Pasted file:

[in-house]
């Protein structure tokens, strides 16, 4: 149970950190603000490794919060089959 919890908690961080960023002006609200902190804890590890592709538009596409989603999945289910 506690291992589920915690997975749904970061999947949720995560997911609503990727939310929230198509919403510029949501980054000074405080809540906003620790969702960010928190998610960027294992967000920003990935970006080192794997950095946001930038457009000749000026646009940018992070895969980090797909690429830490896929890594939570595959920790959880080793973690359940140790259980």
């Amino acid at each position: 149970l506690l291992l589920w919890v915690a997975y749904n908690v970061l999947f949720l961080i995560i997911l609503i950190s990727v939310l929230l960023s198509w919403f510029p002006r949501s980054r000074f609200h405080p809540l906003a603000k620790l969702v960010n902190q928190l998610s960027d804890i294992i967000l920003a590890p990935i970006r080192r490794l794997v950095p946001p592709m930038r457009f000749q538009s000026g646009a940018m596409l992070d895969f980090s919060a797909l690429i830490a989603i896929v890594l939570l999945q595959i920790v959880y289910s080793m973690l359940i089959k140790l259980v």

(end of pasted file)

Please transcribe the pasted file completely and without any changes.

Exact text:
[in-house]
């Protein structure tokens, strides 16, 4: 149970950190603000490794919060089959 919890908690961080960023002006609200902190804890590890592709538009596409989603999945289910 506690291992589920915690997975749904970061999947949720995560997911609503990727939310929230198509919403510029949501980054000074405080809540906003620790969702960010928190998610960027294992967000920003990935970006080192794997950095946001930038457009000749000026646009940018992070895969980090797909690429830490896929890594939570595959920790959880080793973690359940140790259980």
């Amino acid at each position: 149970l506690l291992l589920w919890v915690a997975y749904n908690v970061l999947f949720l961080i995560i997911l609503i950190s990727v939310l929230l960023s198509w919403f510029p002006r949501s980054r000074f609200h405080p809540l906003a603000k620790l969702v960010n902190q928190l998610s960027d804890i294992i967000l920003a590890p990935i970006r080192r490794l794997v950095p946001p592709m930038r457009f000749q538009s000026g646009a940018m596409l992070d895969f980090s919060a797909l690429i830490a989603i896929v890594l939570l999945q595959i920790v959880y289910s080793m973690l359940i089959k140790l259980v």